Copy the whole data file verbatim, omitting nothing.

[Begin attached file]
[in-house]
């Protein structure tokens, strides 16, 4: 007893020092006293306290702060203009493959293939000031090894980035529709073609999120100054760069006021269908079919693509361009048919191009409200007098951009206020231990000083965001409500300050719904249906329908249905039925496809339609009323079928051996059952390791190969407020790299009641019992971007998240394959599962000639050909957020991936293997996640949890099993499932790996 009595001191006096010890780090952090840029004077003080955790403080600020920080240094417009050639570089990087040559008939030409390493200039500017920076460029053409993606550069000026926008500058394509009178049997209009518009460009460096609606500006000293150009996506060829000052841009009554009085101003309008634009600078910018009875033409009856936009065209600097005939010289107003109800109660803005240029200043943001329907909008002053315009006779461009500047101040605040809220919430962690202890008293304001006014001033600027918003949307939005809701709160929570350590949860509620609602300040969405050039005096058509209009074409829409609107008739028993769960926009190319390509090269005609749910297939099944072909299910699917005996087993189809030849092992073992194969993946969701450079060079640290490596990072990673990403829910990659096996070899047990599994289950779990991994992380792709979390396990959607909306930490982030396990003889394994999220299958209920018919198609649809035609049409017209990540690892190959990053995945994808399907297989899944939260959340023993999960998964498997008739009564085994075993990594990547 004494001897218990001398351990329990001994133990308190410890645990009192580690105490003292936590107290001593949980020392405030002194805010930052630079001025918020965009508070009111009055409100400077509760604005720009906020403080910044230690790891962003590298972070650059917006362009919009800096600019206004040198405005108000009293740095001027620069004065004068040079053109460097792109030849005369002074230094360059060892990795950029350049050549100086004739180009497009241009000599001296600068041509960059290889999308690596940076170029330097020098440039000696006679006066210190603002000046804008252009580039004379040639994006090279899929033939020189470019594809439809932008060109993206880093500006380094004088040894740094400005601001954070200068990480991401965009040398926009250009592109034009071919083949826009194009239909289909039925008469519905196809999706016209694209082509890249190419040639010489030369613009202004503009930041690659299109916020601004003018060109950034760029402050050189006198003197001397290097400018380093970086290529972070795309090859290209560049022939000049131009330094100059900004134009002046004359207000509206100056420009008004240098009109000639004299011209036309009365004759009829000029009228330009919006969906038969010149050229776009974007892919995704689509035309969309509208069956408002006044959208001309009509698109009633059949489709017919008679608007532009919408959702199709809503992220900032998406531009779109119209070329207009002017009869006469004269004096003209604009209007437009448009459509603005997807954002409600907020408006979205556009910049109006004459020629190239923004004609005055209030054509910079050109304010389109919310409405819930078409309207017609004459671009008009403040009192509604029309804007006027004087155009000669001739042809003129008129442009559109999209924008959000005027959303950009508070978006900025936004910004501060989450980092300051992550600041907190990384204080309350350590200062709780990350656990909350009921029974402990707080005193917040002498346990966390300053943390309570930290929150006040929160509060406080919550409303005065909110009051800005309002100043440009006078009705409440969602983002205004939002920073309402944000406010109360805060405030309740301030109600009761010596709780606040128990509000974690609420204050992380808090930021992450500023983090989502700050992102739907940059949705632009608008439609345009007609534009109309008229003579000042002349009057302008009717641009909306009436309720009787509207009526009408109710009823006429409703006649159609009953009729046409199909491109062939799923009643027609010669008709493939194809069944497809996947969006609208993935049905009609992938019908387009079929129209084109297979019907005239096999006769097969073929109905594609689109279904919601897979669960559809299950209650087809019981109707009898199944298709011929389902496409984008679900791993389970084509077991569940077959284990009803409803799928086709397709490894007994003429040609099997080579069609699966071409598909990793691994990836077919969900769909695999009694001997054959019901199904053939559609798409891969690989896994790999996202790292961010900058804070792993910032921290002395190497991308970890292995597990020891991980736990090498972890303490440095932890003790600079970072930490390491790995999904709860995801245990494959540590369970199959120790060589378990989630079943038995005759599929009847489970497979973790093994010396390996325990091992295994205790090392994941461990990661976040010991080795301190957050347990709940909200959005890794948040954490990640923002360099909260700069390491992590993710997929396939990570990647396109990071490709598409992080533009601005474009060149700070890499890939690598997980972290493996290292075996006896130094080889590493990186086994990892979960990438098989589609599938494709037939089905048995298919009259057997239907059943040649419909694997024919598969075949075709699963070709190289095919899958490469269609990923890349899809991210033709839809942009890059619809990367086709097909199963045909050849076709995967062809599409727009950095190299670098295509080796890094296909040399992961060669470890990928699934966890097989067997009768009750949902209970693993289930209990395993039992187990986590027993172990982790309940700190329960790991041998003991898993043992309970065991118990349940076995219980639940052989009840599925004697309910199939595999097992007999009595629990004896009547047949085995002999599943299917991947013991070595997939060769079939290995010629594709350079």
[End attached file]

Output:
[in-house]
């Protein structure tokens, strides 16, 4: 007893020092006293306290702060203009493959293939000031090894980035529709073609999120100054760069006021269908079919693509361009048919191009409200007098951009206020231990000083965001409500300050719904249906329908249905039925496809339609009323079928051996059952390791190969407020790299009641019992971007998240394959599962000639050909957020991936293997996640949890099993499932790996 009595001191006096010890780090952090840029004077003080955790403080600020920080240094417009050639570089990087040559008939030409390493200039500017920076460029053409993606550069000026926008500058394509009178049997209009518009460009460096609606500006000293150009996506060829000052841009009554009085101003309008634009600078910018009875033409009856936009065209600097005939010289107003109800109660803005240029200043943001329907909008002053315009006779461009500047101040605040809220919430962690202890008293304001006014001033600027918003949307939005809701709160929570350590949860509620609602300040969405050039005096058509209009074409829409609107008739028993769960926009190319390509090269005609749910297939099944072909299910699917005996087993189809030849092992073992194969993946969701450079060079640290490596990072990673990403829910990659096996070899047990599994289950779990991994992380792709979390396990959607909306930490982030396990003889394994999220299958209920018919198609649809035609049409017209990540690892190959990053995945994808399907297989899944939260959340023993999960998964498997008739009564085994075993990594990547 004494001897218990001398351990329990001994133990308190410890645990009192580690105490003292936590107290001593949980020392405030002194805010930052630079001025918020965009508070009111009055409100400077509760604005720009906020403080910044230690790891962003590298972070650059917006362009919009800096600019206004040198405005108000009293740095001027620069004065004068040079053109460097792109030849005369002074230094360059060892990795950029350049050549100086004739180009497009241009000599001296600068041509960059290889999308690596940076170029330097020098440039000696006679006066210190603002000046804008252009580039004379040639994006090279899929033939020189470019594809439809932008060109993206880093500006380094004088040894740094400005601001954070200068990480991401965009040398926009250009592109034009071919083949826009194009239909289909039925008469519905196809999706016209694209082509890249190419040639010489030369613009202004503009930041690659299109916020601004003018060109950034760029402050050189006198003197001397290097400018380093970086290529972070795309090859290209560049022939000049131009330094100059900004134009002046004359207000509206100056420009008004240098009109000639004299011209036309009365004759009829000029009228330009919006969906038969010149050229776009974007892919995704689509035309969309509208069956408002006044959208001309009509698109009633059949489709017919008679608007532009919408959702199709809503992220900032998406531009779109119209070329207009002017009869006469004269004096003209604009209007437009448009459509603005997807954002409600907020408006979205556009910049109006004459020629190239923004004609005055209030054509910079050109304010389109919310409405819930078409309207017609004459671009008009403040009192509604029309804007006027004087155009000669001739042809003129008129442009559109999209924008959000005027959303950009508070978006900025936004910004501060989450980092300051992550600041907190990384204080309350350590200062709780990350656990909350009921029974402990707080005193917040002498346990966390300053943390309570930290929150006040929160509060406080919550409303005065909110009051800005309002100043440009006078009705409440969602983002205004939002920073309402944000406010109360805060405030309740301030109600009761010596709780606040128990509000974690609420204050992380808090930021992450500023983090989502700050992102739907940059949705632009608008439609345009007609534009109309008229003579000042002349009057302008009717641009909306009436309720009787509207009526009408109710009823006429409703006649159609009953009729046409199909491109062939799923009643027609010669008709493939194809069944497809996947969006609208993935049905009609992938019908387009079929129209084109297979019907005239096999006769097969073929109905594609689109279904919601897979669960559809299950209650087809019981109707009898199944298709011929389902496409984008679900791993389970084509077991569940077959284990009803409803799928086709397709490894007994003429040609099997080579069609699966071409598909990793691994990836077919969900769909695999009694001997054959019901199904053939559609798409891969690989896994790999996202790292961010900058804070792993910032921290002395190497991308970890292995597990020891991980736990090498972890303490440095932890003790600079970072930490390491790995999904709860995801245990494959540590369970199959120790060589378990989630079943038995005759599929009847489970497979973790093994010396390996325990091992295994205790090392994941461990990661976040010991080795301190957050347990709940909200959005890794948040954490990640923002360099909260700069390491992590993710997929396939990570990647396109990071490709598409992080533009601005474009060149700070890499890939690598997980972290493996290292075996006896130094080889590493990186086994990892979960990438098989589609599938494709037939089905048995298919009259057997239907059943040649419909694997024919598969075949075709699963070709190289095919899958490469269609990923890349899809991210033709839809942009890059619809990367086709097909199963045909050849076709995967062809599409727009950095190299670098295509080796890094296909040399992961060669470890990928699934966890097989067997009768009750949902209970693993289930209990395993039992187990986590027993172990982790309940700190329960790991041998003991898993043992309970065991118990349940076995219980639940052989009840599925004697309910199939595999097992007999009595629990004896009547047949085995002999599943299917991947013991070595997939060769079939290995010629594709350079």